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“It’s tried and true.”
While Burke Swindlehurst understands why other race promoters may change their race courses every year or so, he believes that the Crusher in the Tushar route is one worth holding onto.
The 2022 edition of the race kicks off on Saturday with the tried and true 69-mile route that takes in 10,400 feet of climbing and includes one particularly rowdy descent. It’s the same course Swindlehurst has used since the race’s inception in 2011, replete with soul-crushing climbs, the possibility of wildly variable weather, and techy rough descending.
Sofia Gomez Villafañe and Pete Stetina won the 2021 event, with Gomez Villafañe doing so on a hardtail mountain bike. In fact, Swindlehurst said, the first five women winners of the race won on mountain bikes.
Crusher begins in historic downtown Beaver, Utah (5,900 feet elevation) and finishes at the Eagle Point ski resort (10,400ft). The course features a 40/60 split between tarmac and dirt/gravel sectors.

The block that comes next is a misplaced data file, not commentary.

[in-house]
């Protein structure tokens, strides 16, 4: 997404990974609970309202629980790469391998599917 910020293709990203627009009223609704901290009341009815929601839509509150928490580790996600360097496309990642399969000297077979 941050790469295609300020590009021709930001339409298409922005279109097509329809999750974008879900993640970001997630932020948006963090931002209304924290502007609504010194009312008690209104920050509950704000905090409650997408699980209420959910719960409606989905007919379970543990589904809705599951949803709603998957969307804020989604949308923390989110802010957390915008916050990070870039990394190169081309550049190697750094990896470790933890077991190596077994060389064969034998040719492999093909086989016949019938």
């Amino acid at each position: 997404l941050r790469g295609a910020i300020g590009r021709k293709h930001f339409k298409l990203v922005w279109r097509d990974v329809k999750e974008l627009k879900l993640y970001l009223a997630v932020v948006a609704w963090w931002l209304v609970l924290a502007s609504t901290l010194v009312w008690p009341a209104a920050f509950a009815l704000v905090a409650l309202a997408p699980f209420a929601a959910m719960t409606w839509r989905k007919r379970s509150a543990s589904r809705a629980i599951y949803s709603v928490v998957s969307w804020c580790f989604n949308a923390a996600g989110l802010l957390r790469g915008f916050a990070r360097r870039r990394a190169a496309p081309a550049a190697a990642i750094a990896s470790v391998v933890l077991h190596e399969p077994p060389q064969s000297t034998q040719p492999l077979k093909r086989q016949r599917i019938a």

Riders are sent off in waves, with women leading the race. Five minutes after the women begin, pro men roll out, followed by amateur men in age groups. In a sea of mass start gravel races, this format sets Crusher apart.
The first 11 miles of the race are on the paved Beaver Canyon Road. The road parallels the Beaver River and offers a gentle gradient that serves as a warm-up before the real climbing begins. At mile 11, the course makes a right turn onto Forest Road 137 and takes on an aggressive increase in gradient. For the next 21 miles, riders are on dirt.
The first major climb tops out at 10,000 feet around mile 24. 4,000 feet of descending follow, about seven miles of which are on loose, rough dirt.
After the descent, riders roll on pavement into aid #3 at mile 38 in the town of Junction.
After Junction, a fast five miles on Utah Scenic Byway US-89 deliver riders to the town of Circleville, where the route heads back onto dirt at the notorious Doc Springs Road (also known as the “Sarlacc Pit“) with its deceptive grades, ruts, and loose and sandy conditions.